Turmoil continued as in most of Spain. At the beginning of the Spanish Civil War, Baena was the scene of the Baena Massacre, a mass-execution of Spanish republicans where about 700 loyalists were murdered by the orders of rebel Colonel Sáenz de Buruaga.

Though we did not have a chance to visit either place, there is a Museo Histórico Municipal with many archeological finds and a Museo del Olivar y el Aceite, in an old mill with most of the mill machinery dating from the middle of the 19th century, and a collection of over 3,000 olive oli labels.
Grain and olive oil were the principal articles of commerce in the 19th century and Baena is still surrounded by gorgeous farmland with cereal crops and high-quality olive oil being major economic drivers. Sierras Subbéticas Natural Park is located to the south of the town where there would be some great hiking.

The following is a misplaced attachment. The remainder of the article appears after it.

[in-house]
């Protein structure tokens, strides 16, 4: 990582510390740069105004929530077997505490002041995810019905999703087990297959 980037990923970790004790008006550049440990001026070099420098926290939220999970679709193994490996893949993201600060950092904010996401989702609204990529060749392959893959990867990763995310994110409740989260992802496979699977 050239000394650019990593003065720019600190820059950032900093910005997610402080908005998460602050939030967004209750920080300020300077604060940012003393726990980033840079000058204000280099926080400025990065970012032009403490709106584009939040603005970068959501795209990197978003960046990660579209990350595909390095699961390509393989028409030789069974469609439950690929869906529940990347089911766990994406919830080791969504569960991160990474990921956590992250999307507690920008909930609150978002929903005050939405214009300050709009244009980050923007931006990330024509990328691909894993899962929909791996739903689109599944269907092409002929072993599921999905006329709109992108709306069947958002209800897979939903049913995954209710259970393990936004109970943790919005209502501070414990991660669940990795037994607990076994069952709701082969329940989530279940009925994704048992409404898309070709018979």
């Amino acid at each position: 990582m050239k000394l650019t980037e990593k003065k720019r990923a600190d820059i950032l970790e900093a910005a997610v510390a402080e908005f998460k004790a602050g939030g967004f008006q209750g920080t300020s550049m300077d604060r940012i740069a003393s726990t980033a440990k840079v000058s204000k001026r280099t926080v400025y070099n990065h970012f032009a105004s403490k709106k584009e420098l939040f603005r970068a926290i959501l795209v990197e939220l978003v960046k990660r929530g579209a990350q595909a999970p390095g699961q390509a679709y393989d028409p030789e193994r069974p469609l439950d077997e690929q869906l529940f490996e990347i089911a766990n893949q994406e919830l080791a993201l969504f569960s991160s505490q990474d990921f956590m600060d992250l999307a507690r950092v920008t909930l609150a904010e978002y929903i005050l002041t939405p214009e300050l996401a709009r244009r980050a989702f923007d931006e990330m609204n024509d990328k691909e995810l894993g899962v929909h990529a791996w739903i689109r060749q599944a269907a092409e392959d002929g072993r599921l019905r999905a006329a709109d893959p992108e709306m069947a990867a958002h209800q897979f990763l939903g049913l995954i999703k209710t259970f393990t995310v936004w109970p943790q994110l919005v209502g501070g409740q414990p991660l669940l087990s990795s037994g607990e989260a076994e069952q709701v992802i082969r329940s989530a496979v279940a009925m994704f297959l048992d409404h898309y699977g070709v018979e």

Later in the evening, we went out gain to explore further. We heard drumming and saw two men in red jackets standing outside a shop, each beating a deafening rhythm on a drum. As we walked around, we encountered more red coated adults and even children beating drums and walking towards the big plaza. It hurt our ears and we tried to avoid them but they were everywhere, walking slowly towards the square. When we returned from looking at the hilltop citadel, the plaza was full of hundreds of people, all beating drums, just off the terrace where we had eaten a few hours before.

We watched for awhile but finally retreated as we were seriously worried about our hearing. We figured it was some kind of rehearsal for Holy Week and Marie Chantel confirmed this. The drums are manufactured in Baena from goat skins and pig intestine membranes which give them a distinctive sound. Uh huh!